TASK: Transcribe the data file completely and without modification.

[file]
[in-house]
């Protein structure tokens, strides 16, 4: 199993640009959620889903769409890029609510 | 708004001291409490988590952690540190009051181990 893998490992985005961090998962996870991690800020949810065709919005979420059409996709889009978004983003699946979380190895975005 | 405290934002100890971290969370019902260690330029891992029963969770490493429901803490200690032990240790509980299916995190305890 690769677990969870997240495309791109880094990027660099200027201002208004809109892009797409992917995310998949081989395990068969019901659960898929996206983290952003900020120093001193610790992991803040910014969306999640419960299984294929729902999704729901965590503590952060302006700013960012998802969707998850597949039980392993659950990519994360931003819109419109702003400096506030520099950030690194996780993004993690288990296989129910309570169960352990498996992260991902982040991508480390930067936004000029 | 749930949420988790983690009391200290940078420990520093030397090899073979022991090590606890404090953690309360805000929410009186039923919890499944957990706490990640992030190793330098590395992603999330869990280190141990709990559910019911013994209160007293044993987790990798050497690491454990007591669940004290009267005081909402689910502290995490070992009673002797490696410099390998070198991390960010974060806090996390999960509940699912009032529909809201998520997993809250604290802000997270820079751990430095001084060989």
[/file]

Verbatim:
[in-house]
């Protein structure tokens, strides 16, 4: 199993640009959620889903769409890029609510 | 708004001291409490988590952690540190009051181990 893998490992985005961090998962996870991690800020949810065709919005979420059409996709889009978004983003699946979380190895975005 | 405290934002100890971290969370019902260690330029891992029963969770490493429901803490200690032990240790509980299916995190305890 690769677990969870997240495309791109880094990027660099200027201002208004809109892009797409992917995310998949081989395990068969019901659960898929996206983290952003900020120093001193610790992991803040910014969306999640419960299984294929729902999704729901965590503590952060302006700013960012998802969707998850597949039980392993659950990519994360931003819109419109702003400096506030520099950030690194996780993004993690288990296989129910309570169960352990498996992260991902982040991508480390930067936004000029 | 749930949420988790983690009391200290940078420990520093030397090899073979022991090590606890404090953690309360805000929410009186039923919890499944957990706490990640992030190793330098590395992603999330869990280190141990709990559910019911013994209160007293044993987790990798050497690491454990007591669940004290009267005081909402689910502290995490070992009673002797490696410099390998070198991390960010974060806090996390999960509940699912009032529909809201998520997993809250604290802000997270820079751990430095001084060989």